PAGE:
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I'll lay me there and tak my rest :
And, if that aught disturb my dear,
And beg her not to drop a tear.
United still her heart and mine;
That's twined till death shall them disjoin.
POVERTY PARTS GUDE COMPANIE.
WHEN white was my o'erlay as foam o' the linn,
Kind was she,
friends were free:
Woe is me,
And can it then be,
We met at the fair, we met at the kirk,
Leaves frae the tree
At bridal and infare I've braced me wi' pride;
And loud was the laughter gay fellows among,
Dowie to dree
When poverty parts gude companie.
So let it be,
WILLIE WAS A WANTON WAG.
WILLIAM WALKINGSHAW OF WALKINGSHAW.
TUNE-Willie was a wanton Wag.
The blythest lad that e'er I saw :
And wow but Willie he was braw;
That pleased the lasses best of a'.
He was a man without a clag ;
His heart was frank, without a flaw;
whatever Willie said,
* I have thought it advisable to degrade the final stanza of this excellent song to the bottom of the page, from a conviction, in which nine out of ten readers will join me, that it can only spoil the fine effect of its predecessors. It is as follows:
But the hope of my love is a cure for its smart;
Cruelly though we
His boots they were made of the jag,
When he went to the weapon-shaw;
The fient a ane amang them a'.
And was not Willie weel worth gowd ?
He wan the love o' grit and sma';
He kiss'd the lasses baill-sale a'.
When by the hand he led them a';
By virtue of a standing law.
And was na Willie a great loun,
As shyre a lick as e'er was seen ?
The bridegroom spier'd where he had been.
Wi' bobbin', faith, my shanks are sair ;
For Willie he dow do na mair.
Then rest ye, Willie, I'll gae out,
And for a wee fill up the ring ;
He wanted Willie's wanton fling
Says, Weel's me on your bonny face !
And I am come to fill his place.
Bridegroom, says she, you'll spoil the dance,
And at the ring you'll aye be lag,
Oh, Willie has a wanton leg !
the ring; We will find nae sic dancin' here,
If we want Willie's wanton fling. *
* From the Tea-Table Miscellany, 1724. As it is there signed by the initials of the author, there arises a presumption that he was alive, and a friend of Ramsay, at the period of the publication of that work.
THE AULD MAN'S MEAR'S DEAD.'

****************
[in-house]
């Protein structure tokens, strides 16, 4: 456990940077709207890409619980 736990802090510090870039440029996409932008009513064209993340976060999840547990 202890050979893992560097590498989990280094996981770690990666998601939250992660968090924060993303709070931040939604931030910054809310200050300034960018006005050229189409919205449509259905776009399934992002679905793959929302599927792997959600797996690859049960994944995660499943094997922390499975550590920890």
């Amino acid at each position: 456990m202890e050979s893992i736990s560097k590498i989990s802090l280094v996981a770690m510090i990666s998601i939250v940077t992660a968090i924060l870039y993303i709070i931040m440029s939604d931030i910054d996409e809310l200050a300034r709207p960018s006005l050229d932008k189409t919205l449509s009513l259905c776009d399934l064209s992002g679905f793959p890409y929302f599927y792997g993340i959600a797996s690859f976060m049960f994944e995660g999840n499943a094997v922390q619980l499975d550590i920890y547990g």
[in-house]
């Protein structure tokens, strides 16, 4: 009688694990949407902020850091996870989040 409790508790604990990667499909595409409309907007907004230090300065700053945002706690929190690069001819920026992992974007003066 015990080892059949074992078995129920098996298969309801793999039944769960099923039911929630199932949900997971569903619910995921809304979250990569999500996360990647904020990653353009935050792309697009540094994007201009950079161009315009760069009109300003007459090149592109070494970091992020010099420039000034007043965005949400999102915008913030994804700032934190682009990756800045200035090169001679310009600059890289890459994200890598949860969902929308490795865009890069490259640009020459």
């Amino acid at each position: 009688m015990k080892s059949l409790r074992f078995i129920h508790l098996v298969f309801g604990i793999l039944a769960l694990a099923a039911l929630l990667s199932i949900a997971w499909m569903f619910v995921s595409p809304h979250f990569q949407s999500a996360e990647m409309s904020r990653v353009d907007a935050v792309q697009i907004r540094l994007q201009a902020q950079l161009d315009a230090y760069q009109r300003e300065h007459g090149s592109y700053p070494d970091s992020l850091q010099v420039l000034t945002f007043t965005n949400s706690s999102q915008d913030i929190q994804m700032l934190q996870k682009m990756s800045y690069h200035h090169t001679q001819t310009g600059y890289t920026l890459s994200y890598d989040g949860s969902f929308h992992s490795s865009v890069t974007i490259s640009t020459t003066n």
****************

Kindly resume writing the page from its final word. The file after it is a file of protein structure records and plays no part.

TUNE-The Auld Man's Mear's dead.
The auld man's mear's dead;
A mile aboon Dundee.
There was hay to ca', and lint to lead,
And yet the jaud to dee!
She had the fiercie and the fleuk,
What ail'd the beast to dee?
She was lang-tooth'd and blench-lippit,
And yet the jaud to dee 1*
The late Rev. Mr C minister of the parish of Borthwick, near Edinburgh, (who was so enthusiastically fond of singing Scottish songs that he used to hang his watch round the candle on Sunday evenings, and wait anxiously till the conjunction of the hands at 12 o'clock permitted him to break out in one of his favourite ditties,) was noted for the admirable manner in which he sung" Bonny Dundee,” “Waly, waly, up yon bank,” “ The Auld Man's Mear's dead,” with many other old Scottish ditties. One day, happening to meet with some friends at a tavern in Dalkeith, he was solicited to favour the company with the latter humorous ditty; which he was accordingly singing with his usual effect and brilliancy, when the woman who kept the house thrust her head in at the door, and added, at the conclusion of one of the choruses, “ Od, the auld man's mear's dead, sure eneuch. Your horse, minister, has hanged itsell at my door."
Such was really the fact. The minister, on going into the house, had tied his horse by a rope to a hook, or ring, near the
door, and as he was induced to stay much longer than he intended, the poor animal, either through exhaustion, or a sudden fit of disease, fell down, and was strangled. He was so much mortified by this unhappy accident, the coincidence of which with the subject of his song was not a little striking, that, all his life after, he could never be persuaded to sing “ The Auld Man's Mear's dead" again.
THE BAIGRIE O'T.*
TUNE_The Blathrie o't.
When I think on this warld's pelf,
Johnnie was the lad that held the pleuch,
eneuch; I mind weil the day when he was na worth a groat And the shame fa' the gear and the baigrie o't !
Jenny was the lassie that muckit the byre,
in her silken attire ;
Yet a' this shall never danton me,
THE BLUE BELLS OF SCOTLAND.
TUNE- The Blue Bells of Scotland.
O WHERE, and O where, does your Highland laddie
dwell? Owhere, and where, does your Highland laddie dwell? He dwells in merry Scotland, where the blue-bells
sweetly smell, And oh, in my heart I love my laddie well.
* “ Shame fa' the gear and the baigrie o't,” says Kelly," is spoken when a young handsome girl marries an old man on account of his wealth.” The phrase, however, seems here used in a still more illiberal sense.
| From Herd's Collection, 1776.